13. Hi @Gansangriff, GNU/Linux graphics is only difficult here with older hardware, newer hardware (2010 era) no problem. Still can't complain, GNU/Linux runs most servers and the world's supercomputers, yet still provides new kernels and software for 32-bit systems. When setting up a new system i don't need to hunt around at random websites for drivers and software, most everything is in the repository. Hardware is typically recognized without tinkering, including sound and basic graphics. Yes if you need to disable window drawing to move them around something isn't right. One system i had a similar issue running OpenBox so i switched to Fluxbox and everything was good. Xfce is good, haven't used it in years. Here it's MATE, LXDE, OpenBox and Fluxbox. In GNU/Linux you can install as many window managers or desktop environments as you want and boot whichever one. Once i find the right hardware and driver then graphics aren't an issue, but i don't game in GNU/Linux like many now do. In all fairness, Windows gamers and power users often swap hardware as well to get software running to their satisfaction. Plus Windows Vista already left most of my hardware behind many years ago. I use GNU/Linux with CRT and flatscreen, desktops and netbook. There seems to be a regression in newer kernels recognizing CRT capability, plus Xorg graphics now seems to want nothing less than 24-bit color depth. If a proprietory graphic driver doesn't work well there's usually a free reverse engineered driver and the Vesa driver can always be used as fallback. Vesa just offers something like 1024x768 max but there's never a noticable performance issue for window management. One of my systems happily uses the 'nouveau' driver, free/libre software drivers for nVidia cards. Hi @Dixel, to you it's ancient, to me it's new, no hardware close to that here. You could always fry some eggs and bacon with that heat. To me the same old shell game, bloat the software, juice up the hardware. Proprietary software and hardware developers are happy as pigs in mud making money to infinity and beyond. Hi @UCyborg, you're obviously an advanced gamer. Most cases whatever graphic card is installed happily runs my (old) games, even if i have to turn down resolution or other game options. I just try to install more intensive games on faster hardware and use older hardware for basic games. Only one of my GPUs has a cooling fan. Ah, the click of death. I've had one hard drive clicking for years, still not dead, sometimes fails to startup but always revives somehow (non-critical data).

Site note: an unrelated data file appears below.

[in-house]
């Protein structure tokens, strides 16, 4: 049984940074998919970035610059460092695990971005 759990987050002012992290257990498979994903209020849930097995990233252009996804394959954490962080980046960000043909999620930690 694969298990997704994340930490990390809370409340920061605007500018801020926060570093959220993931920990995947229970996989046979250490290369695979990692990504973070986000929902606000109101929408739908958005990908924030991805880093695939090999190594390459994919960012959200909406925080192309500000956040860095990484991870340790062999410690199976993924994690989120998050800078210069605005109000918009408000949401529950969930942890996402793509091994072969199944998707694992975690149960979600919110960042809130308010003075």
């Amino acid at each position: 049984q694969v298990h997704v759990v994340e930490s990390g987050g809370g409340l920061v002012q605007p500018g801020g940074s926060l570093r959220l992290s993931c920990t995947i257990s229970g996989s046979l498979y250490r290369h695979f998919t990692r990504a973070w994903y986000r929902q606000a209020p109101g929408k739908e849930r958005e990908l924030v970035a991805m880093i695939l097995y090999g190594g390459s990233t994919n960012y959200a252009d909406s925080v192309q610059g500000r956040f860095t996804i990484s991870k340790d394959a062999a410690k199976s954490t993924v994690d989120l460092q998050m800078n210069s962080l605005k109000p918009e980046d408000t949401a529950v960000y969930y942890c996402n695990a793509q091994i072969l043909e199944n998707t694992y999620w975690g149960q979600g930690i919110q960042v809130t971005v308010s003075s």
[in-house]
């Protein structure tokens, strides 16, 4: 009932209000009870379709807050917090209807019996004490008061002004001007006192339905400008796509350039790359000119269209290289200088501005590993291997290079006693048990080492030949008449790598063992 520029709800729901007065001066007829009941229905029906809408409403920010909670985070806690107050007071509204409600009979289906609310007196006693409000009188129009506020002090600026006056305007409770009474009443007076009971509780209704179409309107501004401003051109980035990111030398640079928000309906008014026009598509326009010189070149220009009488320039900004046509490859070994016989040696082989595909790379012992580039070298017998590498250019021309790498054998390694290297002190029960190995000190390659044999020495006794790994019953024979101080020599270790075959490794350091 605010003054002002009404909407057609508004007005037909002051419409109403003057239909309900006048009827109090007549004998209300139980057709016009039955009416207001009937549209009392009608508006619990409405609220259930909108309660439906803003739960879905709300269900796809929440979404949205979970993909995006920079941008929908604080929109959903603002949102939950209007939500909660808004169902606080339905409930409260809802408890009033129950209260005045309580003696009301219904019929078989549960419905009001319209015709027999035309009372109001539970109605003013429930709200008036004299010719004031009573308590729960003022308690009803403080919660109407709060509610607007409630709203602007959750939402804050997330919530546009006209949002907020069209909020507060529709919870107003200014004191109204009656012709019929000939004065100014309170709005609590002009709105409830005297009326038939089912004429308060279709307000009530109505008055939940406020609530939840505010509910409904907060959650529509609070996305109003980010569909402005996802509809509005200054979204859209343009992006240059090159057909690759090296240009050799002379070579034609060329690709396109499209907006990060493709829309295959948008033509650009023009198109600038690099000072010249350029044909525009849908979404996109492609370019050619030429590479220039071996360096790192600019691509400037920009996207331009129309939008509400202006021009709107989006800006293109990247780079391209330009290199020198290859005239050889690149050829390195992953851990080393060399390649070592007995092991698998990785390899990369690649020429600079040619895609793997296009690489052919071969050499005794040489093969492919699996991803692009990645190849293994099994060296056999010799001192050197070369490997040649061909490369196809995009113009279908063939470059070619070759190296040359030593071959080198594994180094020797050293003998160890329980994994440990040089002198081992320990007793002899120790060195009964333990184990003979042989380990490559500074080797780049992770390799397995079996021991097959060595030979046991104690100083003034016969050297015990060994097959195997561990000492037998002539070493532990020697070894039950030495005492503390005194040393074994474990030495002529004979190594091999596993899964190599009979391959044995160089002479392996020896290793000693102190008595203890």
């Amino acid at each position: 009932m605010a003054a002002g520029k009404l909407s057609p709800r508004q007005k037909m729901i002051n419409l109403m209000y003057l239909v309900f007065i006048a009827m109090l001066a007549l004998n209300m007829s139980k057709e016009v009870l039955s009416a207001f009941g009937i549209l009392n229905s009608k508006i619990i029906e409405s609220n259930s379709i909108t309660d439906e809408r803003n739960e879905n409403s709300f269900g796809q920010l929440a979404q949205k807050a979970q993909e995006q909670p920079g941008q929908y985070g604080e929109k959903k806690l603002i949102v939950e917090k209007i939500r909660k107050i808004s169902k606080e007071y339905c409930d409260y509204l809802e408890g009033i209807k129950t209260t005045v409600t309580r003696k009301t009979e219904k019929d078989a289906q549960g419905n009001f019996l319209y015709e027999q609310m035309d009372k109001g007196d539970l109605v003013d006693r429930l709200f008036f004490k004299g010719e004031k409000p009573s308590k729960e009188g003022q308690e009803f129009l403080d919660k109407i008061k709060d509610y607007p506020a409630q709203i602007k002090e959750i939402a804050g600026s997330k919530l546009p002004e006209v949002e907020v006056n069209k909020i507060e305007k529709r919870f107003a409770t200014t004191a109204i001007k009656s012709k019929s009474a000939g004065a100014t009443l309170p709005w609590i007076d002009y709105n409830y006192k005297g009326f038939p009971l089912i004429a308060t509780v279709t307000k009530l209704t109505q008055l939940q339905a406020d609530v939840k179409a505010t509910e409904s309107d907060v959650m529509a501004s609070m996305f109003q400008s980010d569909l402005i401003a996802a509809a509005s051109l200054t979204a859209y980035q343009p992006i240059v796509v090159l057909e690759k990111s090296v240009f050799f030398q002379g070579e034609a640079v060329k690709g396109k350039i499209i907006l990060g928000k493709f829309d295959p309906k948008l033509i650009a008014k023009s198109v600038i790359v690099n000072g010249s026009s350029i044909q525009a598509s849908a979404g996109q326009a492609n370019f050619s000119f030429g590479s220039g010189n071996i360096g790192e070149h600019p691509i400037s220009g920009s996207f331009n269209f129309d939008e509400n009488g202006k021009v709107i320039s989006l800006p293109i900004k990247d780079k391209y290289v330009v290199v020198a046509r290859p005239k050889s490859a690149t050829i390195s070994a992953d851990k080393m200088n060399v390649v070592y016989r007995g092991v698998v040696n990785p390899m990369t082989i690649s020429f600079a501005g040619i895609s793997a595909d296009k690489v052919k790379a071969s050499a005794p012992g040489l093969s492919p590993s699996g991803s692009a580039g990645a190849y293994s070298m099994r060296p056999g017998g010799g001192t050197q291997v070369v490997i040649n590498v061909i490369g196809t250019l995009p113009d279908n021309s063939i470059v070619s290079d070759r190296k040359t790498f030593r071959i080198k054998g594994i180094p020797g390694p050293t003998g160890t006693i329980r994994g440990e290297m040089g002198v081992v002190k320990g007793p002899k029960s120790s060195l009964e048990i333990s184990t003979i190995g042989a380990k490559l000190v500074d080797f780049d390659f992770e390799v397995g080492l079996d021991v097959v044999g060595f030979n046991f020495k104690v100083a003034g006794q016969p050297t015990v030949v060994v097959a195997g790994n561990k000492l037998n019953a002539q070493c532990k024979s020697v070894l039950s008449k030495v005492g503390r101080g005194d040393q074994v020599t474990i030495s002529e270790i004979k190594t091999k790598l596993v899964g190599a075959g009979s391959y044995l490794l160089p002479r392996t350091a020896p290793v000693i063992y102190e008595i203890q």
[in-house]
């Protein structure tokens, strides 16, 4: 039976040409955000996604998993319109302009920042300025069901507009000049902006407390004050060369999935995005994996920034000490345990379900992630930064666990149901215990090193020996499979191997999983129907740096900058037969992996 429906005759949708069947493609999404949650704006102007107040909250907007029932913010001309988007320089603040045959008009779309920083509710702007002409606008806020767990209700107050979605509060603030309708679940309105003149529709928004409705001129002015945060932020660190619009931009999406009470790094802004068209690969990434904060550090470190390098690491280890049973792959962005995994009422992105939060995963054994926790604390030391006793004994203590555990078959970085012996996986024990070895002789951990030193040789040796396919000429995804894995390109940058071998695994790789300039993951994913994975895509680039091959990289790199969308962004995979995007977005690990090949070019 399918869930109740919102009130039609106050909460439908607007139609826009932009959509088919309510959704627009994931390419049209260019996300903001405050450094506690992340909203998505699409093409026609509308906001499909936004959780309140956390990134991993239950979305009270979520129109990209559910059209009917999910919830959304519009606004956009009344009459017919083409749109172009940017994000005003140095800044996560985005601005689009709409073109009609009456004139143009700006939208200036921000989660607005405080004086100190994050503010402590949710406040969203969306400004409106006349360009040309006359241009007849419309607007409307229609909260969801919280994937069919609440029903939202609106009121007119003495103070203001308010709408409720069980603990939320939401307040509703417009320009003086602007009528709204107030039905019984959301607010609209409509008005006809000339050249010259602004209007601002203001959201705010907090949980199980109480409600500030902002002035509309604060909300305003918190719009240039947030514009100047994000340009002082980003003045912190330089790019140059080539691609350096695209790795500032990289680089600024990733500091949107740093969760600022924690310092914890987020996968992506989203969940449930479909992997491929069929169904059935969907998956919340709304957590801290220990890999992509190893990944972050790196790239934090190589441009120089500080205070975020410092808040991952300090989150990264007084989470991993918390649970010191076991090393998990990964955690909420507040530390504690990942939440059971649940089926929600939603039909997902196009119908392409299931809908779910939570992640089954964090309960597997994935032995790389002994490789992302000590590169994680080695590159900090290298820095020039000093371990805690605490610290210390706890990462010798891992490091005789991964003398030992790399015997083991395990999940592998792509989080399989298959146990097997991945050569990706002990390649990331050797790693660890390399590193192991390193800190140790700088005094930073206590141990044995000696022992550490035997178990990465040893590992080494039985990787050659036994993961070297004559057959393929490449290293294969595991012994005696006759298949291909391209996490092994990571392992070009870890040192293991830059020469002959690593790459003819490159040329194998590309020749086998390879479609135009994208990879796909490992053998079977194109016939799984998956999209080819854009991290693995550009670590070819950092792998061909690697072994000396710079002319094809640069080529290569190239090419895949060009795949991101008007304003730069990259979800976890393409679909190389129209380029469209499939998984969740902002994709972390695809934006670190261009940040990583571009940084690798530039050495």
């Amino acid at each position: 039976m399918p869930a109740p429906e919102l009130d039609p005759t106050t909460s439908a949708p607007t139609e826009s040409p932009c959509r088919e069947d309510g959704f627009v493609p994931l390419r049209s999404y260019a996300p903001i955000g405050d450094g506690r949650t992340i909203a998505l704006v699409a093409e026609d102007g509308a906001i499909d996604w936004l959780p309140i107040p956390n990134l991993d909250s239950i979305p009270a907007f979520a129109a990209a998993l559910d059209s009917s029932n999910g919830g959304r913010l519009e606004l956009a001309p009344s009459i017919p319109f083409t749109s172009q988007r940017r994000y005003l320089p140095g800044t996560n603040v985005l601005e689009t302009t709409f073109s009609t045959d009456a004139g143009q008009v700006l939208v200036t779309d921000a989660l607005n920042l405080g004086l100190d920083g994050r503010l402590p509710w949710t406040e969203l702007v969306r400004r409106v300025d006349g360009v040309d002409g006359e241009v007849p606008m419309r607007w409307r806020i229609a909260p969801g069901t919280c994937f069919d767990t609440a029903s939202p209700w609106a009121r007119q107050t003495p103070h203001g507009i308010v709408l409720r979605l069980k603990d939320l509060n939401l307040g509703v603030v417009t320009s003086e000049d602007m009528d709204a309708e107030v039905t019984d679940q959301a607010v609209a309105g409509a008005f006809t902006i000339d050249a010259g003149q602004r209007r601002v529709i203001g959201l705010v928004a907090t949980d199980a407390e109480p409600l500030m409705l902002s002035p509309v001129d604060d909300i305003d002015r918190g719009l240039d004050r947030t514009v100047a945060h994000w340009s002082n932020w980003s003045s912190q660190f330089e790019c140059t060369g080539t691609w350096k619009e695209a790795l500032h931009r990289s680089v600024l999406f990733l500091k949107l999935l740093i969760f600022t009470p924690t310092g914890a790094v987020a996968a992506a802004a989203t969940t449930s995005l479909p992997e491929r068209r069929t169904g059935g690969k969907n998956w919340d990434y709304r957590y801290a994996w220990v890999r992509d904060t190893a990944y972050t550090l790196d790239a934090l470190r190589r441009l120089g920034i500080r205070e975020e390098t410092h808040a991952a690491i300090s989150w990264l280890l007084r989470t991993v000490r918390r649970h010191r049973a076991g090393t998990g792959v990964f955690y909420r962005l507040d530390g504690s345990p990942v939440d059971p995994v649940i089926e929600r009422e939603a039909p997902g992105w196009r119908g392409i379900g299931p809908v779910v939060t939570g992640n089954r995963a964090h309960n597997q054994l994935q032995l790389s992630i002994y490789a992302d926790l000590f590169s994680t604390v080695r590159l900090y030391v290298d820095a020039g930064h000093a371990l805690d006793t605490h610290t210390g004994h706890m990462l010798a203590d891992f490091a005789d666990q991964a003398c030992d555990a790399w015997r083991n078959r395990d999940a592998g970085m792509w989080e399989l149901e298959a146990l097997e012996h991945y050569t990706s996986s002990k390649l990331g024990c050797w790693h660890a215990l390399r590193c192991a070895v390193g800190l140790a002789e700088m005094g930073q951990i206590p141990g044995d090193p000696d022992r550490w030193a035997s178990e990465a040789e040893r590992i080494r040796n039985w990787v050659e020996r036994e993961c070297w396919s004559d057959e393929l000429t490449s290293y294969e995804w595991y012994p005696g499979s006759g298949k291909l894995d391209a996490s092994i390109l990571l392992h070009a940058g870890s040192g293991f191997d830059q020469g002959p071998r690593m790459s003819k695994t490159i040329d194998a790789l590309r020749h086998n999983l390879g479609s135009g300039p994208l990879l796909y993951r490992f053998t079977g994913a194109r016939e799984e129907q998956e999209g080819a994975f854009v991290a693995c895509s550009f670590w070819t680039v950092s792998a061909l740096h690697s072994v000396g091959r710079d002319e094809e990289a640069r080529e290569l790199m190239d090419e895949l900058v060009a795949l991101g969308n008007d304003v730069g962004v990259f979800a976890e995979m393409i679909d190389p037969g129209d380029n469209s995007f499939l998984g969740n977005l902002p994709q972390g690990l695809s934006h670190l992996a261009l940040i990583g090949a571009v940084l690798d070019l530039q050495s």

14. Thanks for the summary @Mr.Scienceman2000. My soldering skills are only fair with less than ideal equipment. Usually the solder works, sometimes not. Bit of a bull in a china shop situation. When my workplace switched to Windows NT 4.0, i remember how smooth and stable it was. Any slowness wasn't noticed as the new OS shipped with upgraded hardware. System requirements for older NT is still pretty low by any modern standard. Most would say NT was a superior product and i would be forced to agree, just don't tell anyone i said that ;) My faster 1.8 GHz Windows 98 system is pretty much done. Downloaded the motherboard manual and connected the tower speaker and eight USB leads (2 front ports). Retro computing isn't legit without a system beep. Nice no longer crawling around for USB ports. A second IDE drive was added and partitioned. As my first Windows 98 hard drive was a 6 GB Quantum Fireball, for nostalgia subsequent Windows 98 installs use a 6 GB drive or partition. MSI K7N2 (MS-6570) motherboard (BIOS date 2004) using onboard sound and ethernet, AMD Athlon 2500 (1.8 GHz), 1.5 GB RAM using R. Loews PATCHMEM, NVIDIA MX400 graphics (64 MB AGP), two IDE Drives (6 and 40 GB), CD burner, no floppy, big old case with working switches and LED lights, PS2 mouse and keyboard, KVM switch, 19" ViewSonic CRT monitor, generic desktop speakers. Less capable than a Raspberry Pi and the tower is estimated to be at least 160x heavier. Won't bother with an electical consumption estimate. The system now multi-boots Windows 98 SE, Windows 2000 Pro, Windows XP Pro and Devuan Beowulf (current stable) using Grub2 bootloader. I usually embed Tiny Core or Puppy Linux but not this time, don't use them much anymore. All OS' are fully setup except Windows 2000 is still just a base install, it will be a fun winter project. Now DOS, early-mid Windows applications and ~57,000 readily available Debian packages can be run from the same hardware. It is doubtful this system will be used much for pure DOS as the slower system is more suited and fully set up. Windows 98 SE uses primarily RetroZilla. Web browsers used in Devuan are SeaMonkey v2.49.4 (last non-SSE2 capable release) and Firefox ESR v78. The lack of SSE2 will eventually kill this system too but for now it's pretty much fully capable.